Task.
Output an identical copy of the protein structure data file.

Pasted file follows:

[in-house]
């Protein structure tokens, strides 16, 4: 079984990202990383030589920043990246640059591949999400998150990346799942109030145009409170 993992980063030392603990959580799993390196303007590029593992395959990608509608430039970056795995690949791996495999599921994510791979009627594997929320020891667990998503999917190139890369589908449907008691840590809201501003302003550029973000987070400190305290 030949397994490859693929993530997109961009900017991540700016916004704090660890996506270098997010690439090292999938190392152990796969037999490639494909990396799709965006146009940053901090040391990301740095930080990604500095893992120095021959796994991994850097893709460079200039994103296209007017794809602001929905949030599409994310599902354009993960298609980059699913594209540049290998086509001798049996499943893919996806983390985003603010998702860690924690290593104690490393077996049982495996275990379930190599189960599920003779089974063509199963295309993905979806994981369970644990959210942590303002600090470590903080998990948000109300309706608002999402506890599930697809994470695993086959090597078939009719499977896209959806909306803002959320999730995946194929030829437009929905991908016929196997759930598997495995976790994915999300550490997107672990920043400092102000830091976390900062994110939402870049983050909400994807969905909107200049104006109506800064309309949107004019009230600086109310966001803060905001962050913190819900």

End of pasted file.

[in-house]
């Protein structure tokens, strides 16, 4: 079984990202990383030589920043990246640059591949999400998150990346799942109030145009409170 993992980063030392603990959580799993390196303007590029593992395959990608509608430039970056795995690949791996495999599921994510791979009627594997929320020891667990998503999917190139890369589908449907008691840590809201501003302003550029973000987070400190305290 030949397994490859693929993530997109961009900017991540700016916004704090660890996506270098997010690439090292999938190392152990796969037999490639494909990396799709965006146009940053901090040391990301740095930080990604500095893992120095021959796994991994850097893709460079200039994103296209007017794809602001929905949030599409994310599902354009993960298609980059699913594209540049290998086509001798049996499943893919996806983390985003603010998702860690924690290593104690490393077996049982495996275990379930190599189960599920003779089974063509199963295309993905979806994981369970644990959210942590303002600090470590903080998990948000109300309706608002999402506890599930697809994470695993086959090597078939009719499977896209959806909306803002959320999730995946194929030829437009929905991908016929196997759930598997495995976790994915999300550490997107672990920043400092102000830091976390900062994110939402870049983050909400994807969905909107200049104006109506800064309309949107004019009230600086109310966001803060905001962050913190819900």